“Participating in humanitarian relief shows the world that we are more than just a military force,” said Shelton.  “We have feelings too.  Going there and simply handing out diapers along with other supplies made the Haitian people greatly appreciative.  They may never know what it took to get it to them, but they’re so grateful of that gesture and will remember that somebody cared enough to get down there to get it to them.”

In about an hour, Shelton and other Nassau Supply Department Sailors filled three giant boxes to the brim with all of their baby food, formula and diapers so that other ships can use them.

Ships with large deck areas really are invaluable when responding to a disaster. The USS Tortuga is currently being used to transport 93 Japan Defense Force vehicles to the tsunami site.

Enterprise is currently in the Mediterranean with its strike group, and it’ll be over 2 years until the Navy is planning to not have it in their fleet.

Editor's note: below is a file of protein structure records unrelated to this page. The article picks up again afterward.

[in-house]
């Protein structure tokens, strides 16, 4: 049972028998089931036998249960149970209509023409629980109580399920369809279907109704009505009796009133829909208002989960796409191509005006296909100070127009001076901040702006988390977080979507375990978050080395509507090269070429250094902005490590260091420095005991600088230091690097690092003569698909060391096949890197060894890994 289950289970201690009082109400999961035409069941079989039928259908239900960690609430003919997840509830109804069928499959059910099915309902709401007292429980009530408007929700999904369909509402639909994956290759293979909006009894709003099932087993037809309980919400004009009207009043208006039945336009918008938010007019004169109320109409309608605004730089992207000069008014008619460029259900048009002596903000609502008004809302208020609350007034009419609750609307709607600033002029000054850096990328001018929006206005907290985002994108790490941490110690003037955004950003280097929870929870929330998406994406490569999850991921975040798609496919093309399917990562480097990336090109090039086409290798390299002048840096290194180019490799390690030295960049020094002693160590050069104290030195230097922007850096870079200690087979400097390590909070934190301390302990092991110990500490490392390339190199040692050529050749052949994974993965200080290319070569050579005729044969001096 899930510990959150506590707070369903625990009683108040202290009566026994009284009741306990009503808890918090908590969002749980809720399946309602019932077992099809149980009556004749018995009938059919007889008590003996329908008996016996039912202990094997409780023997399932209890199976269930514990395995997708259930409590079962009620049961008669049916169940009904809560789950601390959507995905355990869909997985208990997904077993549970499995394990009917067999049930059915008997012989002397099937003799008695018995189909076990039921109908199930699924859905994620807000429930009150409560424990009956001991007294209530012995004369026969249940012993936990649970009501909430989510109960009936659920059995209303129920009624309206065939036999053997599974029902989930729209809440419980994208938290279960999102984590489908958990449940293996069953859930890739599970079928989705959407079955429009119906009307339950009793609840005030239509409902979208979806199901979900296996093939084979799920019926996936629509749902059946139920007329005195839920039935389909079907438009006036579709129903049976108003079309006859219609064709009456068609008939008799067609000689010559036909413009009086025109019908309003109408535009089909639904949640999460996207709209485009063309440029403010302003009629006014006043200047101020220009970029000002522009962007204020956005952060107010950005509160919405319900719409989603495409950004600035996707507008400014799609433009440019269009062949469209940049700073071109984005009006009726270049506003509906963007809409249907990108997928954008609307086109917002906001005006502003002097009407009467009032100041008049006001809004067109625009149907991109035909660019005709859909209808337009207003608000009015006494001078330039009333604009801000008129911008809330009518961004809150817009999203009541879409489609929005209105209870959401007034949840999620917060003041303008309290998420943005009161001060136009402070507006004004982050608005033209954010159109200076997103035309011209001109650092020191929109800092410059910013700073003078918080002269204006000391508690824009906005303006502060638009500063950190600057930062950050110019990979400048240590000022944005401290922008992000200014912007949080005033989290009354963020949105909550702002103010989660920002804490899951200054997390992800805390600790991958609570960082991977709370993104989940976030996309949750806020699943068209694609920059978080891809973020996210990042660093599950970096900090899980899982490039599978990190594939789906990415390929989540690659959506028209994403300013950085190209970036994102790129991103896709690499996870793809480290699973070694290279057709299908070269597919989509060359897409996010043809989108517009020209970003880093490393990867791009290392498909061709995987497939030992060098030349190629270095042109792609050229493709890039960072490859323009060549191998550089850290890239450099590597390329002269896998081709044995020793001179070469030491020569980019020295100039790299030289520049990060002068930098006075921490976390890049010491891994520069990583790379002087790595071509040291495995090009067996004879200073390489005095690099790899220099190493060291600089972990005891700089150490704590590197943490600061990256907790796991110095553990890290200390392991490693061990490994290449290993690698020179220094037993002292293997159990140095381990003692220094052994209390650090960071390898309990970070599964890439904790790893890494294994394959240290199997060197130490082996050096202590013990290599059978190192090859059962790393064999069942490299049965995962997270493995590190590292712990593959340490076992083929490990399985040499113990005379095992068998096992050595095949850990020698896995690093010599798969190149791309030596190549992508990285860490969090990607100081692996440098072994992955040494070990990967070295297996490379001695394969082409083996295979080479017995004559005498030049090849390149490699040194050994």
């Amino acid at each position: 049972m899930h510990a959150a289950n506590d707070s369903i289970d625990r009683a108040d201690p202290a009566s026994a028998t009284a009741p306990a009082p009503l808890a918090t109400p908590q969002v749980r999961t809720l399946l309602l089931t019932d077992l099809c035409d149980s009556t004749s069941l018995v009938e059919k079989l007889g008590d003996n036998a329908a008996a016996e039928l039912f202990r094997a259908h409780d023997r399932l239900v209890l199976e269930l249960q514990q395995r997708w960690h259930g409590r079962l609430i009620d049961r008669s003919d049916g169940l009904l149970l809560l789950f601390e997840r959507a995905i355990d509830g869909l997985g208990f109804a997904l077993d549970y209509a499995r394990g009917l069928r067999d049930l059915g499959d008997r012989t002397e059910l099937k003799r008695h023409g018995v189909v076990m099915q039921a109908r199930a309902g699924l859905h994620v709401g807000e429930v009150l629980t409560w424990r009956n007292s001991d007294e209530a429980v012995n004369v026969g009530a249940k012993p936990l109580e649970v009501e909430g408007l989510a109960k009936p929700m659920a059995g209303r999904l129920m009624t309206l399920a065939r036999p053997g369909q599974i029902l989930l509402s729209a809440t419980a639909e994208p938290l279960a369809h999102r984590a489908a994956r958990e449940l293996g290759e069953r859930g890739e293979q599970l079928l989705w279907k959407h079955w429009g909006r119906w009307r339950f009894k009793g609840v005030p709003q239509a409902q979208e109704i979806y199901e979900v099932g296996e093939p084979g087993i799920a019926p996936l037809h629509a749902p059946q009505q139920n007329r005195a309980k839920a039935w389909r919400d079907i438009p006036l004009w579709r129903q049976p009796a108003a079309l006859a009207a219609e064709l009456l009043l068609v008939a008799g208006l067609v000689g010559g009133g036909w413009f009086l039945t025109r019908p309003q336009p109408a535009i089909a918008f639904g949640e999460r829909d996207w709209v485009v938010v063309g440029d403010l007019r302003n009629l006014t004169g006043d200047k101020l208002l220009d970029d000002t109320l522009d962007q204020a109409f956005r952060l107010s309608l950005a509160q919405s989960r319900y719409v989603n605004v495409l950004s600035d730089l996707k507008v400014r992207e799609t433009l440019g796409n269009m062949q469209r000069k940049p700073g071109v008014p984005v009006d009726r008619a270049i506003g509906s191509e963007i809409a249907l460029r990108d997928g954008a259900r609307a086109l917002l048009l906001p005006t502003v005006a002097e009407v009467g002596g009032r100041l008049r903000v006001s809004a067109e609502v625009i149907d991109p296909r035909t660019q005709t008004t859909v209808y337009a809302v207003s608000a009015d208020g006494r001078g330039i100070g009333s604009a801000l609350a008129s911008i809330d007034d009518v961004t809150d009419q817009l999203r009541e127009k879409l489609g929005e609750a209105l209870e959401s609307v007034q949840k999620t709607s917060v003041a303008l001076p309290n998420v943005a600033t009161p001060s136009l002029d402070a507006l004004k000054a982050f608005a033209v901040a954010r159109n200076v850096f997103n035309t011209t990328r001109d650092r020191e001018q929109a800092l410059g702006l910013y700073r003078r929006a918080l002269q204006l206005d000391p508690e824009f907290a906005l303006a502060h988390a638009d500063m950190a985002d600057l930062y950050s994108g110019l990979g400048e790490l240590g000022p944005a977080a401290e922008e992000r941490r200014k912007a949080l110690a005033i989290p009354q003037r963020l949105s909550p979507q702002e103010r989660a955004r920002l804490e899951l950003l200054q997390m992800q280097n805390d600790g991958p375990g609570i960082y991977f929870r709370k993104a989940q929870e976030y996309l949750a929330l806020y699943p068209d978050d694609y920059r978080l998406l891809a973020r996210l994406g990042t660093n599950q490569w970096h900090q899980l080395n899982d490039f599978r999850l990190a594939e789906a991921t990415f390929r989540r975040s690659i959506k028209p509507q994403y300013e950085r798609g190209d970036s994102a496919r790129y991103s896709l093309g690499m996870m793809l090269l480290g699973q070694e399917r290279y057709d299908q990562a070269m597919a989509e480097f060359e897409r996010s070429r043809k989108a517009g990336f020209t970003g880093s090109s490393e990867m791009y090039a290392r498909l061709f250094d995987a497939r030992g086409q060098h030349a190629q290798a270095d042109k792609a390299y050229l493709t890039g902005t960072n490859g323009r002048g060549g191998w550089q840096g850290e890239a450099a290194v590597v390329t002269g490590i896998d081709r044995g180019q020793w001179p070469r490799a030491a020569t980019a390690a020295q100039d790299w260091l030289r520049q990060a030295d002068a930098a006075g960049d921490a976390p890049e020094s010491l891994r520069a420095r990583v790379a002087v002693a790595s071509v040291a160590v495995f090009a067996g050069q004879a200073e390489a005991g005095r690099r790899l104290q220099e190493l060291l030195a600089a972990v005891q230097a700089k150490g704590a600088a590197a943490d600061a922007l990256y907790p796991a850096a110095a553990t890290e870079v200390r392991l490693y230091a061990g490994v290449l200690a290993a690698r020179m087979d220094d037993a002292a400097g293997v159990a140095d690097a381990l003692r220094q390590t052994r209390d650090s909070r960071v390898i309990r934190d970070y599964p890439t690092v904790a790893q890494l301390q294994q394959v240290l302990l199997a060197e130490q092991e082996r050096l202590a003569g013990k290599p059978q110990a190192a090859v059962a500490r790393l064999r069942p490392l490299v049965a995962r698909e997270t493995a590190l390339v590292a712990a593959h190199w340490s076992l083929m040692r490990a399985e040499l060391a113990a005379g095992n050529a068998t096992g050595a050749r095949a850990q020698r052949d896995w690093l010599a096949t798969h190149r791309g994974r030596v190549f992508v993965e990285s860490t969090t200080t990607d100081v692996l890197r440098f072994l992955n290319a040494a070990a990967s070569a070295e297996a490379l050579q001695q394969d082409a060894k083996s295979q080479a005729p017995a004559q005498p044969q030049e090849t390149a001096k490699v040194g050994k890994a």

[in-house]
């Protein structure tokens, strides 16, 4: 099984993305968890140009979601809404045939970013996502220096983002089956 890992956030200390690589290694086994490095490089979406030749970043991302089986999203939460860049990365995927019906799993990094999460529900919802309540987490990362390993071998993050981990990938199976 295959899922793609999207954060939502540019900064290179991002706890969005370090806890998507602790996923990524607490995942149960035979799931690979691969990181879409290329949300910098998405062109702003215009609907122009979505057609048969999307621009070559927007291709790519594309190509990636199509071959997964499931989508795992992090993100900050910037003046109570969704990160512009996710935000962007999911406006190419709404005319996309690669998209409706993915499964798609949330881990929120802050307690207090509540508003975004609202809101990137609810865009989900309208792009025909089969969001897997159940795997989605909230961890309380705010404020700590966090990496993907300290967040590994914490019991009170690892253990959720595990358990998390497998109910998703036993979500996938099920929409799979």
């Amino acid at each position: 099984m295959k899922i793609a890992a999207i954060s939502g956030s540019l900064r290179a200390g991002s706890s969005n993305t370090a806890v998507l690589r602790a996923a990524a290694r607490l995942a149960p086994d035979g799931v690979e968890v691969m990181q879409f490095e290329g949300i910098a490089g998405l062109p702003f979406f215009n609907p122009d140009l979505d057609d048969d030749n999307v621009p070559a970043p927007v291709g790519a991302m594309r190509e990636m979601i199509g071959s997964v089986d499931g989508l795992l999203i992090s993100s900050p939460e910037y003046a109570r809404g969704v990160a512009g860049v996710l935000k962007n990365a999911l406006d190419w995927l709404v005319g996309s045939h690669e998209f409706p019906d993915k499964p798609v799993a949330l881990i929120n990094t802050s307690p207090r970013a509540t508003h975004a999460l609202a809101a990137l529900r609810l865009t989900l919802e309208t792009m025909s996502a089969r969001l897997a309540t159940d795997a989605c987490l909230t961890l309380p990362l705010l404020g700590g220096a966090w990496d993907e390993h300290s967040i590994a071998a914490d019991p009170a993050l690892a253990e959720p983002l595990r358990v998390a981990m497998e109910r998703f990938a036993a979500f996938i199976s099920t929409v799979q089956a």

The USS Nassau is getting transferred to the Military Sealift Command in two weeks. Strictly speaking, amphibious assault ships such as the Nassau might be more appropriate for “dedicated disaster response” than the USS Enterprise. The planet needs 3 such ships. We ought to get started with this one.

image from
USS Nassau at Twilight

Some technical data:

[USS Nassau has] 1,400 compartments, nine elevators and two horizontal conveyors. She also has two boilers — the largest ever manufactured for the United States Navy. They can generate a total of 400 tons of steam per hour and develop 140,000 horsepower or 104 megawatts (MW). Nassau’s electrical power subsystem creates 14 MW to provide electrical power for the ship. She has air conditioning equipment rated at a total of 1500 tons (5.3 MW) and can ballast 12,000 tons of seawater for trimming the ship to receive and discharge landing craft from the well deck.

USS Nassau (LHA-4): Technical Data (wikipedia)


Media report on US Navy activities in Japan

Here’s a Wired story on what the Navy’s doing in Japan: